If you’d like a sense of how fraught the local news business is right now, check out the Poynter Institute’s running list of publications that have shut down, laid off or furloughed employees, or implemented massive pay cuts. As of Monday, April 13, 68 papers were on the list – and that’s not counting TV, radio, magazines and digital-only publications. A lot of them are alt-weeklies (like this one) that rely on ad revenue from restaurants and bars that are closed and events that have been canceled.
At Orlando Weekly, the website is still lively and the print issue still rolls out each week, but we have furloughed more than half of our staff. We’re in a precarious position – and the longer this situation drags on, the more precarious it becomes.
This is an unmitigated crisis for local media – and even more so for the communities that rely on them.
In a letter to congressional leaders last week, a coalition of First Amendment, good government, and news organizations – including the Association of Alternative Newsmedia, of which Orlando Weekly is a member – asked the federal government for help: “As you consider further economic stimulus legislation to help the country at this precarious moment, we urge you to include targeted assistance to local journalism, just as you have with other industries deemed essential to our nation’s health, prosperity, and recovery.”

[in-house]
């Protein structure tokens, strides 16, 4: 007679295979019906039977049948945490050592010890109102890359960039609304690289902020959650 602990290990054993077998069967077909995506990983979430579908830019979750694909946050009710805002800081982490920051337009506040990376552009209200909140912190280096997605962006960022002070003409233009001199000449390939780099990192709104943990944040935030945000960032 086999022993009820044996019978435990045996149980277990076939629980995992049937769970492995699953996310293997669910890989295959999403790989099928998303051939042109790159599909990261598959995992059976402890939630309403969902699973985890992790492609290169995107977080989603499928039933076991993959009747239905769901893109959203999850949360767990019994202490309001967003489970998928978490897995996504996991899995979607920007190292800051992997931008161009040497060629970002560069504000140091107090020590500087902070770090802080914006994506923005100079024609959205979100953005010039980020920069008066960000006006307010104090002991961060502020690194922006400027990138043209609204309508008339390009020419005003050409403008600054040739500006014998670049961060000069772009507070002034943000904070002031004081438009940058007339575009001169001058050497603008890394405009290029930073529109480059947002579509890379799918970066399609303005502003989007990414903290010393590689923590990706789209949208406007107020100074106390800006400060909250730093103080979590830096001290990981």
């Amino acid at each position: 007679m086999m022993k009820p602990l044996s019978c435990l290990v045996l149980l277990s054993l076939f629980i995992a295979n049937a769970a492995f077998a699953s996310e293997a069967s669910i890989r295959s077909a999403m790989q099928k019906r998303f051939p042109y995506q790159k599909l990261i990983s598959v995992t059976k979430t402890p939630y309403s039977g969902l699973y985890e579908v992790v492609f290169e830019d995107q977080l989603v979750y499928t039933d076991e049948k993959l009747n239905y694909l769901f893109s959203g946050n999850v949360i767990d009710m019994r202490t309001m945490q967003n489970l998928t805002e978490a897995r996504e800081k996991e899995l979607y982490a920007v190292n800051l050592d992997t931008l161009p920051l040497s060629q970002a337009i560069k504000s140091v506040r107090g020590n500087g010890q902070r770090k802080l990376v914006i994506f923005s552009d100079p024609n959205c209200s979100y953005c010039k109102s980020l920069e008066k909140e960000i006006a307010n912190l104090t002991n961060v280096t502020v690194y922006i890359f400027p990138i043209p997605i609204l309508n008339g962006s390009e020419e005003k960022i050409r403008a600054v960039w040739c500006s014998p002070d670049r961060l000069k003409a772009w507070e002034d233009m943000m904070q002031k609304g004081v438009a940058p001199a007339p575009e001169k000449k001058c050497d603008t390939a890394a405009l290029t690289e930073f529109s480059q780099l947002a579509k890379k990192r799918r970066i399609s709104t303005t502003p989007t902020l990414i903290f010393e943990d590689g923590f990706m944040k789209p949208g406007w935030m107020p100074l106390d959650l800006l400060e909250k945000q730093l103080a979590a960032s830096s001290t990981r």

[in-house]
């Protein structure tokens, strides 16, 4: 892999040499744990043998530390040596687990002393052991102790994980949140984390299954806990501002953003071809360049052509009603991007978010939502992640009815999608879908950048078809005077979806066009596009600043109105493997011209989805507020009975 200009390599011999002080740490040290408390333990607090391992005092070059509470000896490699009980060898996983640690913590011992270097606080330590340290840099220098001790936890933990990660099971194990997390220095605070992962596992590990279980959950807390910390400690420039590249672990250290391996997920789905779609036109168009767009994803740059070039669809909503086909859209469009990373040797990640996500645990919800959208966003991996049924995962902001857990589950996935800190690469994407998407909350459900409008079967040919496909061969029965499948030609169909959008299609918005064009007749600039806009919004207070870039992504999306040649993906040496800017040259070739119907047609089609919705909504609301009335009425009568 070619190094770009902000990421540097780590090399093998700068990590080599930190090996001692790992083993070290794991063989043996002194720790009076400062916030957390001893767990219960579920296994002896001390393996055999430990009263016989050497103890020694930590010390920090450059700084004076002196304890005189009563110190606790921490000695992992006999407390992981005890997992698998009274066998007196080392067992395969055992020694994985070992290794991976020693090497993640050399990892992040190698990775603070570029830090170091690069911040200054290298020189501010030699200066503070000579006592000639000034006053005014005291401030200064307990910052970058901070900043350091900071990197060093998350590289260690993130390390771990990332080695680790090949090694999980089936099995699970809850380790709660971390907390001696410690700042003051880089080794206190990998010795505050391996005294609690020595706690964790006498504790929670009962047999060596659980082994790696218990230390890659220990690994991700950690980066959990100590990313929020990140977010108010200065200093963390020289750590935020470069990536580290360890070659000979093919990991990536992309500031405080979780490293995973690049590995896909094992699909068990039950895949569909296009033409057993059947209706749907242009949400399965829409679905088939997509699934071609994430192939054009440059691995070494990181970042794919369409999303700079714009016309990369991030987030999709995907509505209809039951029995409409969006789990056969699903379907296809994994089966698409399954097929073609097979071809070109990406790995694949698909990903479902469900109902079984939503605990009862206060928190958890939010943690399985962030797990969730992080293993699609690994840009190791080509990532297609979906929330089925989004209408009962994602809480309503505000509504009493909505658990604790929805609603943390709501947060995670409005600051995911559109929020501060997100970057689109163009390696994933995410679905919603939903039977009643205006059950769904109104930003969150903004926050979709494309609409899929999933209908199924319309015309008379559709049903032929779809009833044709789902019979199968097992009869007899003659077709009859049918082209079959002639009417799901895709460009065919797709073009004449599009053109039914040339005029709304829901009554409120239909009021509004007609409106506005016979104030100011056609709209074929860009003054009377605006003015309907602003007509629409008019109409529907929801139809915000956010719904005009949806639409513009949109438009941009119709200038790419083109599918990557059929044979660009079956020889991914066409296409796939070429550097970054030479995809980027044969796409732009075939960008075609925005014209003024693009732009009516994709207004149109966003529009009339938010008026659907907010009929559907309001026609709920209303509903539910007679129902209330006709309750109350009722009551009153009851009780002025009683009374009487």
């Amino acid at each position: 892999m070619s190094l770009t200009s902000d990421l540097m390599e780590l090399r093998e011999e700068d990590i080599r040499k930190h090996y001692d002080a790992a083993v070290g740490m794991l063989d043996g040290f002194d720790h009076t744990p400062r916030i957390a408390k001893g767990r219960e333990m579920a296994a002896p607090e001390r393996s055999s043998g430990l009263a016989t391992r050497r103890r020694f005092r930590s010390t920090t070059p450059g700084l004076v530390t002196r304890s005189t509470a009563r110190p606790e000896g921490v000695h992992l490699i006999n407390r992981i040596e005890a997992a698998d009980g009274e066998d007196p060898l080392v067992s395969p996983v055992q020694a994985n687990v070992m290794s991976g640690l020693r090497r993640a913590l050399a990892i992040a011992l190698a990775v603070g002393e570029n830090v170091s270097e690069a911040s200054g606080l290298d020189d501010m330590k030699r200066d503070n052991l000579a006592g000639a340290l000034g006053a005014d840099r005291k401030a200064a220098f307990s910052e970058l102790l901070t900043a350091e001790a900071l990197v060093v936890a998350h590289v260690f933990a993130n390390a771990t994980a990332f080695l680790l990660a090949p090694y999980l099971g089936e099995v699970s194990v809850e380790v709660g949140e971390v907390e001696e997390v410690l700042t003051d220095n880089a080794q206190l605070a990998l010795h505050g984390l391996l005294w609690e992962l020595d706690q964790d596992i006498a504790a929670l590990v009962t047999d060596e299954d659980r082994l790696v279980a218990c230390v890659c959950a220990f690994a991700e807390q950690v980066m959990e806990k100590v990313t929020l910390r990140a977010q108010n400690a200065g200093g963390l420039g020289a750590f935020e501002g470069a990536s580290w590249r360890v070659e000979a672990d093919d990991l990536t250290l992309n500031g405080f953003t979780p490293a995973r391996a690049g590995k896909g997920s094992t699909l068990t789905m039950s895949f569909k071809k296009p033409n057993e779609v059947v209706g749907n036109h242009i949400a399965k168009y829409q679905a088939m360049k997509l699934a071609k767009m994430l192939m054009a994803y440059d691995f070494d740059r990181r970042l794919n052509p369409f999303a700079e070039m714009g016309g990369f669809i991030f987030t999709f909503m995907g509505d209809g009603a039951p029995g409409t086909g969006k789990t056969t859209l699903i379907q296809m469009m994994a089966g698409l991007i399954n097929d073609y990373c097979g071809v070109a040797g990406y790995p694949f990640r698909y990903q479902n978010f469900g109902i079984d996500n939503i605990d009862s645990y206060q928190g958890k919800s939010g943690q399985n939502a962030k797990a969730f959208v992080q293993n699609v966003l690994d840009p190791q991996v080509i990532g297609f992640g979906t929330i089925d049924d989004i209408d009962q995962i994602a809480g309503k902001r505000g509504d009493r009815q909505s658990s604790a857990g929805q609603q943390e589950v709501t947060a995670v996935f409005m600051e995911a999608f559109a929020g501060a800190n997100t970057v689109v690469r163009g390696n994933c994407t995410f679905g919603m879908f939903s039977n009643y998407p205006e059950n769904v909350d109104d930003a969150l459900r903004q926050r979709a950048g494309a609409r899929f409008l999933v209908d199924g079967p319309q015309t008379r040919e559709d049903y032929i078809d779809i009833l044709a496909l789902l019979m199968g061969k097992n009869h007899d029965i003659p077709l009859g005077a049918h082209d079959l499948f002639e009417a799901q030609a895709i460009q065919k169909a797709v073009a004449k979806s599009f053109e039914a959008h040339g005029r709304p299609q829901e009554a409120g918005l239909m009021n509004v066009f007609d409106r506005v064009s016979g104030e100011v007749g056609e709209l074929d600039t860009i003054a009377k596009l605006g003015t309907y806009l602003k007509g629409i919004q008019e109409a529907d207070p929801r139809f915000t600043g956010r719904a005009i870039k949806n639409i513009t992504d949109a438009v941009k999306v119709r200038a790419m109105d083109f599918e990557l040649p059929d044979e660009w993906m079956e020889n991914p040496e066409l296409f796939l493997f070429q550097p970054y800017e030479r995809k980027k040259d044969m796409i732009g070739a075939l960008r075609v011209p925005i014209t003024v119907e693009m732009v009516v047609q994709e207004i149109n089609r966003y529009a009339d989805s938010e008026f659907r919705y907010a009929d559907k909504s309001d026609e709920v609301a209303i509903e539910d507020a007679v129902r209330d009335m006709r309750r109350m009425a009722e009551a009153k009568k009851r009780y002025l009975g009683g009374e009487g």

“In an industry that employs more than 80,000 people nationwide,” they continue, “many outlets are now struggling to cover even half of their reporters’ salaries, with newsroom layoffs increasing across the country. These cuts significantly impact communities’ ability to receive critical news and information.”
Local news outlets, they acknowledge, can compete for a potentially forgivable loan through the CARES Act, but “none of those funds were specifically set aside in recognition of the ‘essential service’ provided by local journalism, nor are those funds enough to meet the need. We’re calling on you to specifically include the journalism sector in the congressional assistance packages revitalizing affected industries and sustaining workers across our nation.”
In the next stimulus package – which, at this point, seems inevitable – they ask lawmakers to set aside $5 billion for local media. (For perspective, that’s 1 percent of the corporate bailout slush fund the Treasury Department now controls.) Included in this funding, they say, should be:
• “emergency funds targeted at preserving newsrooms and reporting jobs at local commercial and nonprofit news outlets”;
• investments to address the “civic-information needs” communities most affected by news deserts;
• more federal spending on public health and other government advertising, with a focus on local and community media;
• and safeguards to ensure this money doesn’t come with editorial strings attached.